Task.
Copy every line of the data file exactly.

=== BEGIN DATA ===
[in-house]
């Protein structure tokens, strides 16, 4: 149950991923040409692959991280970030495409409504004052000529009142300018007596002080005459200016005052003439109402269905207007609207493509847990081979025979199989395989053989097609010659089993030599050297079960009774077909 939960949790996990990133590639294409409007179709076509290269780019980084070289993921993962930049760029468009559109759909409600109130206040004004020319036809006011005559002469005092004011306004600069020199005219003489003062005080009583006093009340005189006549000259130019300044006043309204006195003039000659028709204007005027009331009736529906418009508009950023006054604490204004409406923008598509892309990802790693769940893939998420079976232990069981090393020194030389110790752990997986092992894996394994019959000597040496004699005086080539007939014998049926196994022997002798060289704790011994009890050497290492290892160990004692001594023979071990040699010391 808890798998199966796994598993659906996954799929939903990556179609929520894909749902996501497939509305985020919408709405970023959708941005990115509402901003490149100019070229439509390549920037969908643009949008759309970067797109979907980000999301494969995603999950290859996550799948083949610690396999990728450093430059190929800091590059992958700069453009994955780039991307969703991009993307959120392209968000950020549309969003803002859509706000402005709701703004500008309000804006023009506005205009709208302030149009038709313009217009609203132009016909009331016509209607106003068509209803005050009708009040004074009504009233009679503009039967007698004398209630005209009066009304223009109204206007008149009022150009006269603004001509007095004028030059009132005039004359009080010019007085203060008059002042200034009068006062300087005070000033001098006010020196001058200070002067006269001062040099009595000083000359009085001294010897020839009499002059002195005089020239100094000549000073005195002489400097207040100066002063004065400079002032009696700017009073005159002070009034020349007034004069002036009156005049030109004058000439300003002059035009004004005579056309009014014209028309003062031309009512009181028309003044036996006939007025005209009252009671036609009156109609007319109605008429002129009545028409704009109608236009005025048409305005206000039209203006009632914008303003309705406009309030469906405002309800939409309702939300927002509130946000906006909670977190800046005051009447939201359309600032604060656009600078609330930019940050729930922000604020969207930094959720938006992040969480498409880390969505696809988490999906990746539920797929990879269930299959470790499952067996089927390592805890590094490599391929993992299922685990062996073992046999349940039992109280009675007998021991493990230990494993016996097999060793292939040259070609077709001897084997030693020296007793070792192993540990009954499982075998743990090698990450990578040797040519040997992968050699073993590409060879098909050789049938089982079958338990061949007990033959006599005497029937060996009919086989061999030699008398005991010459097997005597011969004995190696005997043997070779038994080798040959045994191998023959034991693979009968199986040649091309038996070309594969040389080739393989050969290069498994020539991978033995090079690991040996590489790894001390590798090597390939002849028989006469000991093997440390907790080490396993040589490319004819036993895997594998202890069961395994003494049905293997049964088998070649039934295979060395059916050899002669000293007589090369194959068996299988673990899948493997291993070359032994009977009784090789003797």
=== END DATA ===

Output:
[in-house]
């Protein structure tokens, strides 16, 4: 149950991923040409692959991280970030495409409504004052000529009142300018007596002080005459200016005052003439109402269905207007609207493509847990081979025979199989395989053989097609010659089993030599050297079960009774077909 939960949790996990990133590639294409409007179709076509290269780019980084070289993921993962930049760029468009559109759909409600109130206040004004020319036809006011005559002469005092004011306004600069020199005219003489003062005080009583006093009340005189006549000259130019300044006043309204006195003039000659028709204007005027009331009736529906418009508009950023006054604490204004409406923008598509892309990802790693769940893939998420079976232990069981090393020194030389110790752990997986092992894996394994019959000597040496004699005086080539007939014998049926196994022997002798060289704790011994009890050497290492290892160990004692001594023979071990040699010391 808890798998199966796994598993659906996954799929939903990556179609929520894909749902996501497939509305985020919408709405970023959708941005990115509402901003490149100019070229439509390549920037969908643009949008759309970067797109979907980000999301494969995603999950290859996550799948083949610690396999990728450093430059190929800091590059992958700069453009994955780039991307969703991009993307959120392209968000950020549309969003803002859509706000402005709701703004500008309000804006023009506005205009709208302030149009038709313009217009609203132009016909009331016509209607106003068509209803005050009708009040004074009504009233009679503009039967007698004398209630005209009066009304223009109204206007008149009022150009006269603004001509007095004028030059009132005039004359009080010019007085203060008059002042200034009068006062300087005070000033001098006010020196001058200070002067006269001062040099009595000083000359009085001294010897020839009499002059002195005089020239100094000549000073005195002489400097207040100066002063004065400079002032009696700017009073005159002070009034020349007034004069002036009156005049030109004058000439300003002059035009004004005579056309009014014209028309003062031309009512009181028309003044036996006939007025005209009252009671036609009156109609007319109605008429002129009545028409704009109608236009005025048409305005206000039209203006009632914008303003309705406009309030469906405002309800939409309702939300927002509130946000906006909670977190800046005051009447939201359309600032604060656009600078609330930019940050729930922000604020969207930094959720938006992040969480498409880390969505696809988490999906990746539920797929990879269930299959470790499952067996089927390592805890590094490599391929993992299922685990062996073992046999349940039992109280009675007998021991493990230990494993016996097999060793292939040259070609077709001897084997030693020296007793070792192993540990009954499982075998743990090698990450990578040797040519040997992968050699073993590409060879098909050789049938089982079958338990061949007990033959006599005497029937060996009919086989061999030699008398005991010459097997005597011969004995190696005997043997070779038994080798040959045994191998023959034991693979009968199986040649091309038996070309594969040389080739393989050969290069498994020539991978033995090079690991040996590489790894001390590798090597390939002849028989006469000991093997440390907790080490396993040589490319004819036993895997594998202890069961395994003494049905293997049964088998070649039934295979060395059916050899002669000293007589090369194959068996299988673990899948493997291993070359032994009977009784090789003797």